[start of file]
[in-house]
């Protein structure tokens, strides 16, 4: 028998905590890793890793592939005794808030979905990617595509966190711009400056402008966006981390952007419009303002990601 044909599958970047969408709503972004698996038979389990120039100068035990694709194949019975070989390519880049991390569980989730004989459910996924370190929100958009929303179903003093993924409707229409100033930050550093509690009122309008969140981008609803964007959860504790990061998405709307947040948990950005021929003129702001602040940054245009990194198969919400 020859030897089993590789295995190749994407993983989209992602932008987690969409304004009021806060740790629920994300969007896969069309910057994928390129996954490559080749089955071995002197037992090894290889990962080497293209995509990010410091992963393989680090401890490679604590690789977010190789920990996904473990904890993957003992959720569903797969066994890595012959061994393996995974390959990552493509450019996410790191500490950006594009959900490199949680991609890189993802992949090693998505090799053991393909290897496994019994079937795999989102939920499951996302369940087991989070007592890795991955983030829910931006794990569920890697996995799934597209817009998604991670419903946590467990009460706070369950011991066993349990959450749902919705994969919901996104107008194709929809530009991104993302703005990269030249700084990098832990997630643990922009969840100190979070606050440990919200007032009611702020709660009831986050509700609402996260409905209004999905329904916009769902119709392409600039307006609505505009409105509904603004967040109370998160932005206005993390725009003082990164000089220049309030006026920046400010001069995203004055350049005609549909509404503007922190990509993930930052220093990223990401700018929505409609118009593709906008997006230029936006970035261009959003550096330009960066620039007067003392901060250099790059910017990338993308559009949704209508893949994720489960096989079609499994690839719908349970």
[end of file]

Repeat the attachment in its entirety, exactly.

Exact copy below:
[in-house]
């Protein structure tokens, strides 16, 4: 028998905590890793890793592939005794808030979905990617595509966190711009400056402008966006981390952007419009303002990601 044909599958970047969408709503972004698996038979389990120039100068035990694709194949019975070989390519880049991390569980989730004989459910996924370190929100958009929303179903003093993924409707229409100033930050550093509690009122309008969140981008609803964007959860504790990061998405709307947040948990950005021929003129702001602040940054245009990194198969919400 020859030897089993590789295995190749994407993983989209992602932008987690969409304004009021806060740790629920994300969007896969069309910057994928390129996954490559080749089955071995002197037992090894290889990962080497293209995509990010410091992963393989680090401890490679604590690789977010190789920990996904473990904890993957003992959720569903797969066994890595012959061994393996995974390959990552493509450019996410790191500490950006594009959900490199949680991609890189993802992949090693998505090799053991393909290897496994019994079937795999989102939920499951996302369940087991989070007592890795991955983030829910931006794990569920890697996995799934597209817009998604991670419903946590467990009460706070369950011991066993349990959450749902919705994969919901996104107008194709929809530009991104993302703005990269030249700084990098832990997630643990922009969840100190979070606050440990919200007032009611702020709660009831986050509700609402996260409905209004999905329904916009769902119709392409600039307006609505505009409105509904603004967040109370998160932005206005993390725009003082990164000089220049309030006026920046400010001069995203004055350049005609549909509404503007922190990509993930930052220093990223990401700018929505409609118009593709906008997006230029936006970035261009959003550096330009960066620039007067003392901060250099790059910017990338993308559009949704209508893949994720489960096989079609499994690839719908349970």